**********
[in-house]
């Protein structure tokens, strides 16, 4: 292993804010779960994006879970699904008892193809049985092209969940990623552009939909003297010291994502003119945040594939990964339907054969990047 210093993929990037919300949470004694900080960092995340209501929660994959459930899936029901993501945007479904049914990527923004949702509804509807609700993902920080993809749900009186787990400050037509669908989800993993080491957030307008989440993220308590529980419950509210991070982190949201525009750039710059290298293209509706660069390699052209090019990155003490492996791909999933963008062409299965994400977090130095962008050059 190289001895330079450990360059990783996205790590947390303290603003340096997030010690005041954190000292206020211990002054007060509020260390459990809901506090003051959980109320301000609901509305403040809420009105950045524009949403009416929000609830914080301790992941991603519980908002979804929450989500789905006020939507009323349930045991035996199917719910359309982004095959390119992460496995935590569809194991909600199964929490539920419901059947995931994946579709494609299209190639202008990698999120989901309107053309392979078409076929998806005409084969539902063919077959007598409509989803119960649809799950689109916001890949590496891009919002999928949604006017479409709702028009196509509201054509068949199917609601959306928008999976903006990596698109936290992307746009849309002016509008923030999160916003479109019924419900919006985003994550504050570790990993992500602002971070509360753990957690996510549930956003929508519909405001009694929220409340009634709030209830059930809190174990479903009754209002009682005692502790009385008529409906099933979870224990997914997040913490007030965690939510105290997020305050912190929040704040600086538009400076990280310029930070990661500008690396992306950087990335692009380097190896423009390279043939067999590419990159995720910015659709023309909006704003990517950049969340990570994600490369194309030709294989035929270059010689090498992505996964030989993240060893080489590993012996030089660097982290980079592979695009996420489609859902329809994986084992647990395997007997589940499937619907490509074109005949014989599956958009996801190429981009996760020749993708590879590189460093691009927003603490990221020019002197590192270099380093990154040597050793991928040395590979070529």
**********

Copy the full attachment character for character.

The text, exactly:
[in-house]
């Protein structure tokens, strides 16, 4: 292993804010779960994006879970699904008892193809049985092209969940990623552009939909003297010291994502003119945040594939990964339907054969990047 210093993929990037919300949470004694900080960092995340209501929660994959459930899936029901993501945007479904049914990527923004949702509804509807609700993902920080993809749900009186787990400050037509669908989800993993080491957030307008989440993220308590529980419950509210991070982190949201525009750039710059290298293209509706660069390699052209090019990155003490492996791909999933963008062409299965994400977090130095962008050059 190289001895330079450990360059990783996205790590947390303290603003340096997030010690005041954190000292206020211990002054007060509020260390459990809901506090003051959980109320301000609901509305403040809420009105950045524009949403009416929000609830914080301790992941991603519980908002979804929450989500789905006020939507009323349930045991035996199917719910359309982004095959390119992460496995935590569809194991909600199964929490539920419901059947995931994946579709494609299209190639202008990698999120989901309107053309392979078409076929998806005409084969539902063919077959007598409509989803119960649809799950689109916001890949590496891009919002999928949604006017479409709702028009196509509201054509068949199917609601959306928008999976903006990596698109936290992307746009849309002016509008923030999160916003479109019924419900919006985003994550504050570790990993992500602002971070509360753990957690996510549930956003929508519909405001009694929220409340009634709030209830059930809190174990479903009754209002009682005692502790009385008529409906099933979870224990997914997040913490007030965690939510105290997020305050912190929040704040600086538009400076990280310029930070990661500008690396992306950087990335692009380097190896423009390279043939067999590419990159995720910015659709023309909006704003990517950049969340990570994600490369194309030709294989035929270059010689090498992505996964030989993240060893080489590993012996030089660097982290980079592979695009996420489609859902329809994986084992647990395997007997589940499937619907490509074109005949014989599956958009996801190429981009996760020749993708590879590189460093691009927003603490990221020019002197590192270099380093990154040597050793991928040395590979070529």